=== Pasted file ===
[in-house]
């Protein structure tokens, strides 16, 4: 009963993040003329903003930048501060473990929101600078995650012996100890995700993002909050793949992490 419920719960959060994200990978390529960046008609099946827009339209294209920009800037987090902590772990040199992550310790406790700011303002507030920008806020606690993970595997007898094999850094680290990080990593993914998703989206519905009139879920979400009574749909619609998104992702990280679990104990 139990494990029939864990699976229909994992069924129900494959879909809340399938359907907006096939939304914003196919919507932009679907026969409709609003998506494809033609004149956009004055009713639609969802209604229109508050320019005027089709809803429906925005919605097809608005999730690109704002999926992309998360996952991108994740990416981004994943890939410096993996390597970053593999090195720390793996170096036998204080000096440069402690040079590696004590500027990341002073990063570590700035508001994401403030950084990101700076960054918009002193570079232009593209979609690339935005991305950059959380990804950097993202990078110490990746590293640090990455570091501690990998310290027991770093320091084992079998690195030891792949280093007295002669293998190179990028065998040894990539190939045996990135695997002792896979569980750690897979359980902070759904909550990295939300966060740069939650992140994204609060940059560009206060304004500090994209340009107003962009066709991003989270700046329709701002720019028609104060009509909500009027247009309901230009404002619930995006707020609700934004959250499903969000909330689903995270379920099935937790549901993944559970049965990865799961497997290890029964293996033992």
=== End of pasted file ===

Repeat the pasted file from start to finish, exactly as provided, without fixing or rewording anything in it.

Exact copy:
[in-house]
């Protein structure tokens, strides 16, 4: 009963993040003329903003930048501060473990929101600078995650012996100890995700993002909050793949992490 419920719960959060994200990978390529960046008609099946827009339209294209920009800037987090902590772990040199992550310790406790700011303002507030920008806020606690993970595997007898094999850094680290990080990593993914998703989206519905009139879920979400009574749909619609998104992702990280679990104990 139990494990029939864990699976229909994992069924129900494959879909809340399938359907907006096939939304914003196919919507932009679907026969409709609003998506494809033609004149956009004055009713639609969802209604229109508050320019005027089709809803429906925005919605097809608005999730690109704002999926992309998360996952991108994740990416981004994943890939410096993996390597970053593999090195720390793996170096036998204080000096440069402690040079590696004590500027990341002073990063570590700035508001994401403030950084990101700076960054918009002193570079232009593209979609690339935005991305950059959380990804950097993202990078110490990746590293640090990455570091501690990998310290027991770093320091084992079998690195030891792949280093007295002669293998190179990028065998040894990539190939045996990135695997002792896979569980750690897979359980902070759904909550990295939300966060740069939650992140994204609060940059560009206060304004500090994209340009107003962009066709991003989270700046329709701002720019028609104060009509909500009027247009309901230009404002619930995006707020609700934004959250499903969000909330689903995270379920099935937790549901993944559970049965990865799961497997290890029964293996033992």